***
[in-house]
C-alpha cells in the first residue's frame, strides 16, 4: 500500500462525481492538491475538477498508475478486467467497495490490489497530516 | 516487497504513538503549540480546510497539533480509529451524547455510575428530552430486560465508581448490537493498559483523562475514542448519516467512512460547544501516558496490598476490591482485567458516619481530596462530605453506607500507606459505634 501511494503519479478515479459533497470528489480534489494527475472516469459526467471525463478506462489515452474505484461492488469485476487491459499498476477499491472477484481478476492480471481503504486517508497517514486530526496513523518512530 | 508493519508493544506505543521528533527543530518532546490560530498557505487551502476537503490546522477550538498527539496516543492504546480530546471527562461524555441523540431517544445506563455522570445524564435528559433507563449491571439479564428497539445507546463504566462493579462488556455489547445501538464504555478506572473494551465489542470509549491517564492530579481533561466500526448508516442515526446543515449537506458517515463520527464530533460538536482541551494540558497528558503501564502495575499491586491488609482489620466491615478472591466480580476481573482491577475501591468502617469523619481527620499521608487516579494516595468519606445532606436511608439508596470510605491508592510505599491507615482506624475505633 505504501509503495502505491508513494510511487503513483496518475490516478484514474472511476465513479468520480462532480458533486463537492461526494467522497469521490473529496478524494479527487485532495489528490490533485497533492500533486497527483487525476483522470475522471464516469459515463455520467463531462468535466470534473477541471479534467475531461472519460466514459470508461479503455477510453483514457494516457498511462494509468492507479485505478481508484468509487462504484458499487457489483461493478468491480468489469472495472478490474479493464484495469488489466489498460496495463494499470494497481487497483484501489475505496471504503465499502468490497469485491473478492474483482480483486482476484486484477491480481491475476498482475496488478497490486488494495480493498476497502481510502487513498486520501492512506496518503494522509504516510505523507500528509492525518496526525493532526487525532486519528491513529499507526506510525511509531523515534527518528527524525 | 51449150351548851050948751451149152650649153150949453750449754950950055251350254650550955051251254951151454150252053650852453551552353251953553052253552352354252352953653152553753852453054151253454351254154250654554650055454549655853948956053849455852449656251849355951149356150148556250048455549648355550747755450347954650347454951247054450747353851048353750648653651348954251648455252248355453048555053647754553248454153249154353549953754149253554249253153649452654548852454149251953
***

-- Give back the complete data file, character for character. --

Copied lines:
[in-house]
C-alpha cells in the first residue's frame, strides 16, 4: 500500500462525481492538491475538477498508475478486467467497495490490489497530516 | 516487497504513538503549540480546510497539533480509529451524547455510575428530552430486560465508581448490537493498559483523562475514542448519516467512512460547544501516558496490598476490591482485567458516619481530596462530605453506607500507606459505634 501511494503519479478515479459533497470528489480534489494527475472516469459526467471525463478506462489515452474505484461492488469485476487491459499498476477499491472477484481478476492480471481503504486517508497517514486530526496513523518512530 | 508493519508493544506505543521528533527543530518532546490560530498557505487551502476537503490546522477550538498527539496516543492504546480530546471527562461524555441523540431517544445506563455522570445524564435528559433507563449491571439479564428497539445507546463504566462493579462488556455489547445501538464504555478506572473494551465489542470509549491517564492530579481533561466500526448508516442515526446543515449537506458517515463520527464530533460538536482541551494540558497528558503501564502495575499491586491488609482489620466491615478472591466480580476481573482491577475501591468502617469523619481527620499521608487516579494516595468519606445532606436511608439508596470510605491508592510505599491507615482506624475505633 505504501509503495502505491508513494510511487503513483496518475490516478484514474472511476465513479468520480462532480458533486463537492461526494467522497469521490473529496478524494479527487485532495489528490490533485497533492500533486497527483487525476483522470475522471464516469459515463455520467463531462468535466470534473477541471479534467475531461472519460466514459470508461479503455477510453483514457494516457498511462494509468492507479485505478481508484468509487462504484458499487457489483461493478468491480468489469472495472478490474479493464484495469488489466489498460496495463494499470494497481487497483484501489475505496471504503465499502468490497469485491473478492474483482480483486482476484486484477491480481491475476498482475496488478497490486488494495480493498476497502481510502487513498486520501492512506496518503494522509504516510505523507500528509492525518496526525493532526487525532486519528491513529499507526506510525511509531523515534527518528527524525 | 51449150351548851050948751451149152650649153150949453750449754950950055251350254650550955051251254951151454150252053650852453551552353251953553052253552352354252352953653152553753852453054151253454351254154250654554650055454549655853948956053849455852449656251849355951149356150148556250048455549648355550747755450347954650347454951247054450747353851048353750648653651348954251648455252248355453048555053647754553248454153249154353549953754149253554249253153649452654548852454149251953